December 9, 2011

Historical View of Campaign Finance

Now JK's linking to The Objective Standard! End times, baby!

In my ThreeSources Home Version, I should have found a spot for McCain-Feingold and the McConnell v. FEC decision which upheld it.

Steve Simpson documents the history of campaign finance, including many of the pertinent laws and judicial decisions. Nice, but I have heard it. He goes a bit further showing the interest of early Progressives like Herbert Croly, John Dewey, and John Gardner.

Speech, they said, should be protected only to the extent that it serves the "public interest"--which, in their conception, did not include the interests of businesses and the wealthy. The progressives pejoratively dubbed the interests of businesses and the wealthy "special interests"--interests contrary to the "public interest"--and held that the First Amendment did not protect speech in the service of such interests.

Not a quick read, but an interesting piece. Hat-tip: @ariarmstrong

Posted by John Kranz at December 9, 2011 9:34 AM

John Dewey was prominently criticized by Ayn Rand and thus, by Objectivists. The father of the Dewey Decimal System, he also introduced moral relativism into public education. (The two are unrelated.)

I look forward to reading the article, but the pull-quote is awesome. If nothing else, re-read it three times until it sinks in: "Nobody may be censored, except those who speak against collective interests, for they are evil."

Posted by: johngalt at December 9, 2011 11:37 AM

Shorter JG: Some pigs are more equal...

Posted by: jk at December 9, 2011 12:18 PM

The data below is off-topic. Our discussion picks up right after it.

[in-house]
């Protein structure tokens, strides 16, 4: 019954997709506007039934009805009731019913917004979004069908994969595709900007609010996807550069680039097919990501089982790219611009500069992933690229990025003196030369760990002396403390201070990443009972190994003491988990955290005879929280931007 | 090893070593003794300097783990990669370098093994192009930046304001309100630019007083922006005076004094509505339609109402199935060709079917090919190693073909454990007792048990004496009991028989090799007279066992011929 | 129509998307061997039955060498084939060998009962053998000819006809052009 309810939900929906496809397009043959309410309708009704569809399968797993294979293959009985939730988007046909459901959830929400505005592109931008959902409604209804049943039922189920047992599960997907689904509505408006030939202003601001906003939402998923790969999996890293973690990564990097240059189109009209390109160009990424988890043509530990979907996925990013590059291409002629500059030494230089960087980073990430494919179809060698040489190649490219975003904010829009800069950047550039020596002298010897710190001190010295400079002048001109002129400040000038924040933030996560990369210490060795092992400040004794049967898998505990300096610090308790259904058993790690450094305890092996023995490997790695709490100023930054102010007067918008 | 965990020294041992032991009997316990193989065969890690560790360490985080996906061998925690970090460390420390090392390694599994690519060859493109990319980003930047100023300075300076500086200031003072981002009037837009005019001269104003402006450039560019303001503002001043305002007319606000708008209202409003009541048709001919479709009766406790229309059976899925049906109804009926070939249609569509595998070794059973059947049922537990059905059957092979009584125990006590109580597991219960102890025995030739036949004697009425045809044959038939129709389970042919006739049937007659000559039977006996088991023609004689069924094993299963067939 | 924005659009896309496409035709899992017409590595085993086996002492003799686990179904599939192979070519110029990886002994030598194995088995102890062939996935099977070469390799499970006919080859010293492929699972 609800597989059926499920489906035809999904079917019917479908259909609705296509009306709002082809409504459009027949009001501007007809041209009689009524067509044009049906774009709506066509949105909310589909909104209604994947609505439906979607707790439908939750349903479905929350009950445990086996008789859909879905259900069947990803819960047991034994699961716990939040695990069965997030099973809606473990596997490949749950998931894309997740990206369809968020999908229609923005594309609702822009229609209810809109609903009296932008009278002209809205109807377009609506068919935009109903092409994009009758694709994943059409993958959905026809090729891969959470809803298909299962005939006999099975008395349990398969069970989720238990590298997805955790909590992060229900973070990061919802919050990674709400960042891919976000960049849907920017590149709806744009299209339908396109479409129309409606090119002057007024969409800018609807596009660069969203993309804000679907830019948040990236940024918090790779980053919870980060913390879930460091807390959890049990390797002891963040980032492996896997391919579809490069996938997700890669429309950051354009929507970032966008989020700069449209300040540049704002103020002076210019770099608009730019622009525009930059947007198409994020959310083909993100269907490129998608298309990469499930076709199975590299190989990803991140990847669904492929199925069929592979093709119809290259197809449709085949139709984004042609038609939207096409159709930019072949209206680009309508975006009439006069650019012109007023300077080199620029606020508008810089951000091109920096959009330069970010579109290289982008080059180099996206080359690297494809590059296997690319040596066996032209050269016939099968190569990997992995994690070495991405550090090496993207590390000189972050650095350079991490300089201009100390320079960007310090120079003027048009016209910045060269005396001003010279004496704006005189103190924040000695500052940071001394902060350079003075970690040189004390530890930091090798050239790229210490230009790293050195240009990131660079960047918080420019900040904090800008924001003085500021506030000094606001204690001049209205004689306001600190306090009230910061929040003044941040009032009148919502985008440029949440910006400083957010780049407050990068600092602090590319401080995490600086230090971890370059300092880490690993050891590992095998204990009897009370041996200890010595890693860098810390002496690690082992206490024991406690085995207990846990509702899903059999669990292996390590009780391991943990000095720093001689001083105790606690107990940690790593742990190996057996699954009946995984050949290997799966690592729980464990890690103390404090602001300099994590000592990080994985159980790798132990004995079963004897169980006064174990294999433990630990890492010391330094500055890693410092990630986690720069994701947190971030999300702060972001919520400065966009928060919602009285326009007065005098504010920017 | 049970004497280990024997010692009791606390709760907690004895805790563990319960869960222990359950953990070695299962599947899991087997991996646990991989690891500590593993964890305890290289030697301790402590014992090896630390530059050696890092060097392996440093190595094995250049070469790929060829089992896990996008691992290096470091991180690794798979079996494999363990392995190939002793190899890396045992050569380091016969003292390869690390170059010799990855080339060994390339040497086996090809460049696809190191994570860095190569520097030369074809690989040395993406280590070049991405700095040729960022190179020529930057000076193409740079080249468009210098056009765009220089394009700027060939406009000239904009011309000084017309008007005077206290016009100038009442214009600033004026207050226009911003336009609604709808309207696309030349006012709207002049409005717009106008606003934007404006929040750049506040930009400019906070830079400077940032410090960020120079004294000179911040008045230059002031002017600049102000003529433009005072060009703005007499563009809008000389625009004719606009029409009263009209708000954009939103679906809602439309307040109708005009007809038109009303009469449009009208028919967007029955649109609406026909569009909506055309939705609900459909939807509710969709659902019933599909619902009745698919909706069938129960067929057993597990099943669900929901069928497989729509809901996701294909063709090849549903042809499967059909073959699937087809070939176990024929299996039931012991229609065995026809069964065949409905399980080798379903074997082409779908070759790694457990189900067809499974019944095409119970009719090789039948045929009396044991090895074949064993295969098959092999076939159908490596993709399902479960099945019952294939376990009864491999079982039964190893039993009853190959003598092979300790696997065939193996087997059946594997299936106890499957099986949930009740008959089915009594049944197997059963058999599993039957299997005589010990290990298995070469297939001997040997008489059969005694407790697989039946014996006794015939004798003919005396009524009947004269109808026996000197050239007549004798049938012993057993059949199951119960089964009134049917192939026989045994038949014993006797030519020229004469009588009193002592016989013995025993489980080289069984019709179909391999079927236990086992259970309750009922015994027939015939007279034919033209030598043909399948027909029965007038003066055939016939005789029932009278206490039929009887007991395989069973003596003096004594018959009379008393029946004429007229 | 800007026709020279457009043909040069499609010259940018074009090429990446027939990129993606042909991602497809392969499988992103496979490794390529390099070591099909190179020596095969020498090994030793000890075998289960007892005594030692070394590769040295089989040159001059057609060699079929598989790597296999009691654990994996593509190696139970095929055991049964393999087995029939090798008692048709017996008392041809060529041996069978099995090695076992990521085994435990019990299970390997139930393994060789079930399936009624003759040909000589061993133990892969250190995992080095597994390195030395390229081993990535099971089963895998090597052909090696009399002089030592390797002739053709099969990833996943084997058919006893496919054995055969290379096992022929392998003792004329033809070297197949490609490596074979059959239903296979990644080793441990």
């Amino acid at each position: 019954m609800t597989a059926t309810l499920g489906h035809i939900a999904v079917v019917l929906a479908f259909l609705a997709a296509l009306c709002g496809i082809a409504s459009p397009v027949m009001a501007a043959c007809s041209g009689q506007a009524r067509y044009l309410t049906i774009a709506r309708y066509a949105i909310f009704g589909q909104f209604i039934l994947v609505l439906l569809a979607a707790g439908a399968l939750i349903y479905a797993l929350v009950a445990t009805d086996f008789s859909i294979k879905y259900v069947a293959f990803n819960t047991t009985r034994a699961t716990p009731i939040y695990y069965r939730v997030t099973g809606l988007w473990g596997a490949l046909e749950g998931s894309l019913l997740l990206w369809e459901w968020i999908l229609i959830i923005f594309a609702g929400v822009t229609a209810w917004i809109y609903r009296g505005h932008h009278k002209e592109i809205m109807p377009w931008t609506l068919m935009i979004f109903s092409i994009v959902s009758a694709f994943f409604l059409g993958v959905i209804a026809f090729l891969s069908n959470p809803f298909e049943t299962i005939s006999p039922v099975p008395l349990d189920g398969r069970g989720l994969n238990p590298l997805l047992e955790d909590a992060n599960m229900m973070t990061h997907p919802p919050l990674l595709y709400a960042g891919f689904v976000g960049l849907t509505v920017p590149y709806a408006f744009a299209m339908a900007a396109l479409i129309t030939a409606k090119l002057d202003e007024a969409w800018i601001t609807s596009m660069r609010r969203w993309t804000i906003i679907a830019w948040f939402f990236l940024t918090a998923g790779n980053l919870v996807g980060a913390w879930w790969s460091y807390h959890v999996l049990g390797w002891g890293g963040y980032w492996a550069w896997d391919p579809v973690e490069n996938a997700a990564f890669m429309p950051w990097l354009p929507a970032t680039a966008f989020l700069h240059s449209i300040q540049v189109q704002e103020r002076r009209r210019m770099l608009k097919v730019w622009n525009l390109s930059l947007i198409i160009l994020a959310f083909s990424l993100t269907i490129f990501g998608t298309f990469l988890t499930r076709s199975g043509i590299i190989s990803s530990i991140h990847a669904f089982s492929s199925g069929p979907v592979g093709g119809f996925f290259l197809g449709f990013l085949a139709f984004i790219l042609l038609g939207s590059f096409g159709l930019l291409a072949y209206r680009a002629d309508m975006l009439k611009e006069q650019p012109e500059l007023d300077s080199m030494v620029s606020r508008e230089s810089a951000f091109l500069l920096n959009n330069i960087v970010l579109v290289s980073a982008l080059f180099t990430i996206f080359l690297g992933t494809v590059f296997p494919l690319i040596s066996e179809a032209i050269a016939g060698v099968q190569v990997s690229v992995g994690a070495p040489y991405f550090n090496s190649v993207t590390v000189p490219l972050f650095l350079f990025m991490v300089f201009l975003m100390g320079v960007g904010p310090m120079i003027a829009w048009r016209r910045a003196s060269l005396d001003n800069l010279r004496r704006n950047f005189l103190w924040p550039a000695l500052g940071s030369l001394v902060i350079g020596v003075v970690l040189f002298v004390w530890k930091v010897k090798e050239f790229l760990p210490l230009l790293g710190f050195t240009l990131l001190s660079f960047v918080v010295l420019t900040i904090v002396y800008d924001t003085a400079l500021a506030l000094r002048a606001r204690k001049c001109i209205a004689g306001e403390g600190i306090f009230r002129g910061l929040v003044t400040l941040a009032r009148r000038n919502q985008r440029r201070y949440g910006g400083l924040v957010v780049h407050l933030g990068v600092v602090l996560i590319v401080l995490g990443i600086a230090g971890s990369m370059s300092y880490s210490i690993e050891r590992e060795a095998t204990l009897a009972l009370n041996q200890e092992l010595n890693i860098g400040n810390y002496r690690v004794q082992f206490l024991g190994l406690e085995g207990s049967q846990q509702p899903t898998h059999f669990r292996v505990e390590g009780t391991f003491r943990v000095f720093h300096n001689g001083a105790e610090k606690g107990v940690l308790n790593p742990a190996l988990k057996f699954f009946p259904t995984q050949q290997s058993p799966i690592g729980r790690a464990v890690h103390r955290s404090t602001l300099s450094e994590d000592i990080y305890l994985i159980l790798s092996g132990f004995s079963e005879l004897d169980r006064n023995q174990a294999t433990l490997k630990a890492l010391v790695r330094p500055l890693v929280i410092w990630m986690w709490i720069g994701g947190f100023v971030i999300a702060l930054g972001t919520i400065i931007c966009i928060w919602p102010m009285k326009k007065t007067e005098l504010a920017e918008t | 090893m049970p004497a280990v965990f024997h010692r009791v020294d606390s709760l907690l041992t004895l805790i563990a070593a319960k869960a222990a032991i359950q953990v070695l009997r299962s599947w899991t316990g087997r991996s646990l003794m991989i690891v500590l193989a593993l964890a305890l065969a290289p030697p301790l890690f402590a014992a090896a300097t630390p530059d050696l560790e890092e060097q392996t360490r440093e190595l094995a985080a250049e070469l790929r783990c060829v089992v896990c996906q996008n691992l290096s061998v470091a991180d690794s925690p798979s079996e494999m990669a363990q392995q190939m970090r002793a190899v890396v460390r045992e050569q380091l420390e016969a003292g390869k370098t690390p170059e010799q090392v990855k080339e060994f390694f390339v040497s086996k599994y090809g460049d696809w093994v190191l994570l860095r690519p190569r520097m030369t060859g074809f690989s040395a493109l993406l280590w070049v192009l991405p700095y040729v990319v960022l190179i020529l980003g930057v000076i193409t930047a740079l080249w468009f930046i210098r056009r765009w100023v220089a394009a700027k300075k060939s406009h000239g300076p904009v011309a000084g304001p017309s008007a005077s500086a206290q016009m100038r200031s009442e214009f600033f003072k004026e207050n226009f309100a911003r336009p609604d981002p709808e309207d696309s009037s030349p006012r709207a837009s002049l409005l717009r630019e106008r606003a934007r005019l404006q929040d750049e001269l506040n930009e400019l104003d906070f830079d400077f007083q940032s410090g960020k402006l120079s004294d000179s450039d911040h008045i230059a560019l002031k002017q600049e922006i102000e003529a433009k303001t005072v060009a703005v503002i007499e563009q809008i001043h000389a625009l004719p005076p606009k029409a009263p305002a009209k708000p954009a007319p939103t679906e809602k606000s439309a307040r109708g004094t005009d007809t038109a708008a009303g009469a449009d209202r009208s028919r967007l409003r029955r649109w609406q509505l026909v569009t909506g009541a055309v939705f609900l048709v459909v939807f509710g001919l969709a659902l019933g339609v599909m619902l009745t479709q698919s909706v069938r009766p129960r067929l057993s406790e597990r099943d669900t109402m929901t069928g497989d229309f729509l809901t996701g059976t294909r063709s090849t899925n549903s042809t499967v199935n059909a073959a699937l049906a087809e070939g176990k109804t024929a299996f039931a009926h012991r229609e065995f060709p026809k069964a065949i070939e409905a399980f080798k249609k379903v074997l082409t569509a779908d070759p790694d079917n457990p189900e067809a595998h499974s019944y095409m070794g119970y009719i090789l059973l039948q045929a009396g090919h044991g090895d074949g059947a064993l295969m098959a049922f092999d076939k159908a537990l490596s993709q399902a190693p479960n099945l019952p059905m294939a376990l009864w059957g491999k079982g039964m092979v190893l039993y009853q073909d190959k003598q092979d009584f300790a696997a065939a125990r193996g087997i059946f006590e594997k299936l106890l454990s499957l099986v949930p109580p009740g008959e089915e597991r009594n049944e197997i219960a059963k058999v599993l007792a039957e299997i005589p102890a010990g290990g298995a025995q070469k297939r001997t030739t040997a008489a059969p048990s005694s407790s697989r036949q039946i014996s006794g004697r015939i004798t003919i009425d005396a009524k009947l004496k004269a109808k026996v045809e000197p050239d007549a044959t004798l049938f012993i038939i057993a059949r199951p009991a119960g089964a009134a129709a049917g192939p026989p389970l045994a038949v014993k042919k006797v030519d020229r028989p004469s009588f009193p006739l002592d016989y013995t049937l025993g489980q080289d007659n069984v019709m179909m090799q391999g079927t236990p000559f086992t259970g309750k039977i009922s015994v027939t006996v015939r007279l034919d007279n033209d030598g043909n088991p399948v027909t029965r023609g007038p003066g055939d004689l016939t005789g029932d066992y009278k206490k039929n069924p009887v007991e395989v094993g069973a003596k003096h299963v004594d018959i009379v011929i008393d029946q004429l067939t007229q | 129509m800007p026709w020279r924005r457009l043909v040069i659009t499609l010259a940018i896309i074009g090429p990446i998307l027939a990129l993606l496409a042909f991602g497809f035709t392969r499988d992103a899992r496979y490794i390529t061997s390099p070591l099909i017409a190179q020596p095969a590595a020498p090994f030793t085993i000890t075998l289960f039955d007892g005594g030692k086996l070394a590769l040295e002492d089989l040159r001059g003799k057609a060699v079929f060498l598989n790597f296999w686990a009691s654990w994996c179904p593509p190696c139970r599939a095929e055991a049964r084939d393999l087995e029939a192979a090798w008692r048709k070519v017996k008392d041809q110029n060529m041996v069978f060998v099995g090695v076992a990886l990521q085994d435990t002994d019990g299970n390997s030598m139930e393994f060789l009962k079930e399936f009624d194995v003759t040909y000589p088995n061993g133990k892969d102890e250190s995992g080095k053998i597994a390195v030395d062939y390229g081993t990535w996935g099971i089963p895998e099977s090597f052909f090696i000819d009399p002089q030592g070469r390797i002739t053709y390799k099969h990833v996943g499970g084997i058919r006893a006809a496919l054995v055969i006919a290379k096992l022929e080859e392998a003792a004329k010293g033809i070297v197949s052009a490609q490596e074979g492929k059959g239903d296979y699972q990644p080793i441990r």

"How dared you, gutter cleaner," spoke Fraternity 9-3452, "to hold yourself as one alone and with the thoughts of the one and not of the many?"
...

"What is not thought by all men cannot be true," said Collective 0-0009.
...
"What is not done collectively cannot be good," said International 1-5537.

"Many men in the Homes of the Scholars have had strange new ideas in the past," said Solidarity 8-1164, "but when the majority of their brother Scholars voted against them, they abandoned their ideas, as all men must."

Posted by: Keith Arnold at December 9, 2011 4:09 PM

YESSS! Are those quotes [Brother 1-0007] or are you paraphrasing?

Well done.

Posted by: johngalt at December 9, 2011 5:01 PM

JG: Those are direct quotes, lifted directly from the pages of Chapter 7 of Anthem - my introduction to Ayn Rand at the comely age of thirteen. Given that the topic at hand was quashing individual freedom in the face of the purported "public interest," this passage seemed to be... on point.

Forget Nostradamus - it was Rand that saw our day coming.

They say that to cop the thoughts of another person is plagiarism, while to cop the thoughts of many is genius, so I'll borrow from a different source. How long do you think it is before we who share thoughts on these pages are branded as "unmutual" as regards the Collective?

Posted by: Keith Arnold at December 9, 2011 8:01 PM

A frightening prospect. I'll let you know on November 7, 2012.

Posted by: johngalt at December 10, 2011 10:20 AM | What do you think? [6]